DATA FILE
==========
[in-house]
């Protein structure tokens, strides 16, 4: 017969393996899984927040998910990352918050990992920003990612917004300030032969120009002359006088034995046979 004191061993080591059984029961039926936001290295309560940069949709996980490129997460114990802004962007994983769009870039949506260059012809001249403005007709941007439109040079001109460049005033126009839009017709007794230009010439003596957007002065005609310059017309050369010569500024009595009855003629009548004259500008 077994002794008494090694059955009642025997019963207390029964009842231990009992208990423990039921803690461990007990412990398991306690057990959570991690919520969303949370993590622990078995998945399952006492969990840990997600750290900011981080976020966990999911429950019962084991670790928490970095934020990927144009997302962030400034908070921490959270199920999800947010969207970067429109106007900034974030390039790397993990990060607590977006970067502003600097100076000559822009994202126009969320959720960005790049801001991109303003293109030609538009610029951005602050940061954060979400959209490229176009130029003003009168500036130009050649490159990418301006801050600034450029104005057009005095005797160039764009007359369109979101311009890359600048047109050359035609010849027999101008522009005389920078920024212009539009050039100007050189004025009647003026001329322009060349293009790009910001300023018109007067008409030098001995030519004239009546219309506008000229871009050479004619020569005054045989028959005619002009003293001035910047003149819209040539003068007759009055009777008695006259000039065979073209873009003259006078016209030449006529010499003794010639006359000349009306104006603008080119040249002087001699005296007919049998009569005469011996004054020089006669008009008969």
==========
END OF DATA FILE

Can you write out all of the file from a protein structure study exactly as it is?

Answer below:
[in-house]
């Protein structure tokens, strides 16, 4: 017969393996899984927040998910990352918050990992920003990612917004300030032969120009002359006088034995046979 004191061993080591059984029961039926936001290295309560940069949709996980490129997460114990802004962007994983769009870039949506260059012809001249403005007709941007439109040079001109460049005033126009839009017709007794230009010439003596957007002065005609310059017309050369010569500024009595009855003629009548004259500008 077994002794008494090694059955009642025997019963207390029964009842231990009992208990423990039921803690461990007990412990398991306690057990959570991690919520969303949370993590622990078995998945399952006492969990840990997600750290900011981080976020966990999911429950019962084991670790928490970095934020990927144009997302962030400034908070921490959270199920999800947010969207970067429109106007900034974030390039790397993990990060607590977006970067502003600097100076000559822009994202126009969320959720960005790049801001991109303003293109030609538009610029951005602050940061954060979400959209490229176009130029003003009168500036130009050649490159990418301006801050600034450029104005057009005095005797160039764009007359369109979101311009890359600048047109050359035609010849027999101008522009005389920078920024212009539009050039100007050189004025009647003026001329322009060349293009790009910001300023018109007067008409030098001995030519004239009546219309506008000229871009050479004619020569005054045989028959005619002009003293001035910047003149819209040539003068007759009055009777008695006259000039065979073209873009003259006078016209030449006529010499003794010639006359000349009306104006603008080119040249002087001699005296007919049998009569005469011996004054020089006669008009008969």